Handing over the team to his son after all these years was not an easy decision, English said.
“It was very difficult, very difficult,” English said, as he looked over his shoulder at the girls warming up. “Finally doing it and saying it – it was tough.”
Jeff said that some players will play in college; however, most of them will end their career after high school. He hopes that the girls realize the friendships they create now are more important than the wins. The season may only last a few months, but the team is something that the players will always hold with them forever, Jeff said.
“I hope that sometimes [the players] just take a step back and realize that these are the days that they will remember for the rest of their lives and to really enjoy them and to cherish them, not get so wrapped up in being so serious about it,” Jeff said.
English started the girls basketball program and has watched it evolve over the years.
“It feels good to hand over the program to my son, it really doesn’t feel good to hand over the program,” English said. “I’m close to these kids and they mean a lot to me, and the program means a lot to me. But I know he’ll do a good job in continuing what we’ve been doing so far.”
After 45 years of building the team, English struggled with the thought of giving it up.
“Right before I left the hotel I told my wife [I was giving up head coach position],” English said. “Nobody else knew. Jeff, none of the other coaches. None of the players knew, until I came into the locker room after the [state final] game.”
As Jeff begins to lead the team, he said he hopes to take parts of his dad’s coaching style and keep applying them on the court.
“I love how disciplined [English’s] teams were,” Jeff said. “They were always ready to play. He instilled a confidence in them that showed on the court when they got out there to play games. They knew that if they did what they were asked to do, that they were put in a good position to win the game, and that’s really important.”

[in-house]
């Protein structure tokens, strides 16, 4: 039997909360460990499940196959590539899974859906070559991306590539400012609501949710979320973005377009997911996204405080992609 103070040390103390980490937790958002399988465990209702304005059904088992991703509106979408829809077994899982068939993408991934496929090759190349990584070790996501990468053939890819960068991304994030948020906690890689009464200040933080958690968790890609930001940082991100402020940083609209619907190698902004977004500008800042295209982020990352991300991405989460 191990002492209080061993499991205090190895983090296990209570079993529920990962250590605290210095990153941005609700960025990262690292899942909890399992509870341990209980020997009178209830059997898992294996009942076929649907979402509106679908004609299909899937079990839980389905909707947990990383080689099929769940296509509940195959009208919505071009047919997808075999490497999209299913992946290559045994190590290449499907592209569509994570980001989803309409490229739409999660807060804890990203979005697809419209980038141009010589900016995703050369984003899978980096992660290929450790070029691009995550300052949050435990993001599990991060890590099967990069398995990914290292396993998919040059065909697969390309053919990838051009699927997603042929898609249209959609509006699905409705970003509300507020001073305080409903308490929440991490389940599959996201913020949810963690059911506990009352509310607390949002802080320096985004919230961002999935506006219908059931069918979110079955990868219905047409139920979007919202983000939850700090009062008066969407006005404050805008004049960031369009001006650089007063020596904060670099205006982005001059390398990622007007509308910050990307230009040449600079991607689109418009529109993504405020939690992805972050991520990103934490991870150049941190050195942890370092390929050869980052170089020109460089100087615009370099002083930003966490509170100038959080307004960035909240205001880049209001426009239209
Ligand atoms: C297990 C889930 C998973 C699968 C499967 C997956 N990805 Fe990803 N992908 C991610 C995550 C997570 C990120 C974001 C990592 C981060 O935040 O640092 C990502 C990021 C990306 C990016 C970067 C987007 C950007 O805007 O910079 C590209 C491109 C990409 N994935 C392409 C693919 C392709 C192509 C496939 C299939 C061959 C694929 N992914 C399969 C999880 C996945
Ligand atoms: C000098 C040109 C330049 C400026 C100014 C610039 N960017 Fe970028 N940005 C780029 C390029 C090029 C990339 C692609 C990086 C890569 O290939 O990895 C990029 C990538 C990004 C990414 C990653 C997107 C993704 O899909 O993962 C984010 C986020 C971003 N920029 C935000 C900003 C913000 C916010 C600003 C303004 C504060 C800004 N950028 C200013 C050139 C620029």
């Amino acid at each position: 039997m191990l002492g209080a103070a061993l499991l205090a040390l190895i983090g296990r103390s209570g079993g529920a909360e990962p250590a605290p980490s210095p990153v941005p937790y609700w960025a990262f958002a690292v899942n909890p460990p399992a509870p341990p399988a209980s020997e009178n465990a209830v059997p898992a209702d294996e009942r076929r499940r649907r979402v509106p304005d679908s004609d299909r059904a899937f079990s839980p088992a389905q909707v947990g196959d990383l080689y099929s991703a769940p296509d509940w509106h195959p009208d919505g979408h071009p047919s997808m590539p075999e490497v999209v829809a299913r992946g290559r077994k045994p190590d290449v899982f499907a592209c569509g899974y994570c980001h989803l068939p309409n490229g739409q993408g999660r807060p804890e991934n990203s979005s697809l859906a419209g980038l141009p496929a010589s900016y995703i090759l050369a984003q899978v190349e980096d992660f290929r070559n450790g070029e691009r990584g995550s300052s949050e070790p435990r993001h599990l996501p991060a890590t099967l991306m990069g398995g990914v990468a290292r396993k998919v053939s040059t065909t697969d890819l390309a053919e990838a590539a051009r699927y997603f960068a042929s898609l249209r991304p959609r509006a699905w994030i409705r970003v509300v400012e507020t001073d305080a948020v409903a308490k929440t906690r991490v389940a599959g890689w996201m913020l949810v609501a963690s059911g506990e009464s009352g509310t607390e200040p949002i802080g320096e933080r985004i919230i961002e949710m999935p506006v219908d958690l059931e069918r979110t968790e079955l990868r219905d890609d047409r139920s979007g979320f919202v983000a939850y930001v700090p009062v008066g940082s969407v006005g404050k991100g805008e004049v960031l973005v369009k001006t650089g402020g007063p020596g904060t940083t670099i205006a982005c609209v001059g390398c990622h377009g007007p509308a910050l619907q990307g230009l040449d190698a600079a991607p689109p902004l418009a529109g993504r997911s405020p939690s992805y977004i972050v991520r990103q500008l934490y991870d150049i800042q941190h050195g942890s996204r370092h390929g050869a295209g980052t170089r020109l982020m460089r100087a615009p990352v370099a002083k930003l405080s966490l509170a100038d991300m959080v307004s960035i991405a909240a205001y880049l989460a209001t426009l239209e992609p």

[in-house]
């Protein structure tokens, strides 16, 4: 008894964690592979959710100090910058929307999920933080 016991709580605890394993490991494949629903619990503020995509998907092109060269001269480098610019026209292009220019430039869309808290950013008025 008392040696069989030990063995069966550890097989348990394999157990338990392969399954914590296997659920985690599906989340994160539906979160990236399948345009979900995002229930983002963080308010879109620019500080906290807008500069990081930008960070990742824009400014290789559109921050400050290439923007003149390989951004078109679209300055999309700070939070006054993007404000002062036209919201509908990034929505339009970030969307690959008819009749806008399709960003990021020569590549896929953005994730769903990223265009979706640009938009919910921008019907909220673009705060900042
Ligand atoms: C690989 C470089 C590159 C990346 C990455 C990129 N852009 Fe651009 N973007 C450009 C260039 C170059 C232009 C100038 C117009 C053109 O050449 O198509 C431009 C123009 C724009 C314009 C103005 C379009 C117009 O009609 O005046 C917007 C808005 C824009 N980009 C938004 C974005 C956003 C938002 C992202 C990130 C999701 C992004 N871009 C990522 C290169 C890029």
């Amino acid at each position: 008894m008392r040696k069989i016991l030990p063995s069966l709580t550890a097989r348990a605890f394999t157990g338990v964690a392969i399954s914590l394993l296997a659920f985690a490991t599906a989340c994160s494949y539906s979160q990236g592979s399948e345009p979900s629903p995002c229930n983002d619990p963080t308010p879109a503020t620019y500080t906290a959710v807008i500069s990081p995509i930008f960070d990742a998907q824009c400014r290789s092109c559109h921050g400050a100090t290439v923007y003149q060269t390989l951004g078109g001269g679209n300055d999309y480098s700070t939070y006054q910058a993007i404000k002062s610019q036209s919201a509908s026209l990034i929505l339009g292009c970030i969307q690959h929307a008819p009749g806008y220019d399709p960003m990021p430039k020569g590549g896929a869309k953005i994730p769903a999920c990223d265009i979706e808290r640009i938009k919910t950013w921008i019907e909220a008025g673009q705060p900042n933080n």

Even with the transition of head coach, the father-son duo will continue to work as a team to ensure the girls team continues to be a success. According to English, he will speak up when needed, but he will not get in his son’s way.
“We have a good relationship and that’s going to stay that way,” English said. “Just like when he was assistant coach and my assistant, he didn’t agree with what I was doing. There may be some things I don’t agree with the way he does it, but still, whatever happens he backed me and whatever he does I’ll back him. We have to live with that.”
English said he is looking forward to how the team grows without him as head coach and how his legacy continues.
“I didn’t want this to be a girls program, I just wanted it to be a basketball program,” English said. “I knew that the girls couldn’t jump as fast and in some cases can’t run as fast or none of them will ever be able to dunk or anything like that, but I wanted them to play the kind of basketball that people enjoyed coming to watch, and I think we accomplished all of that.”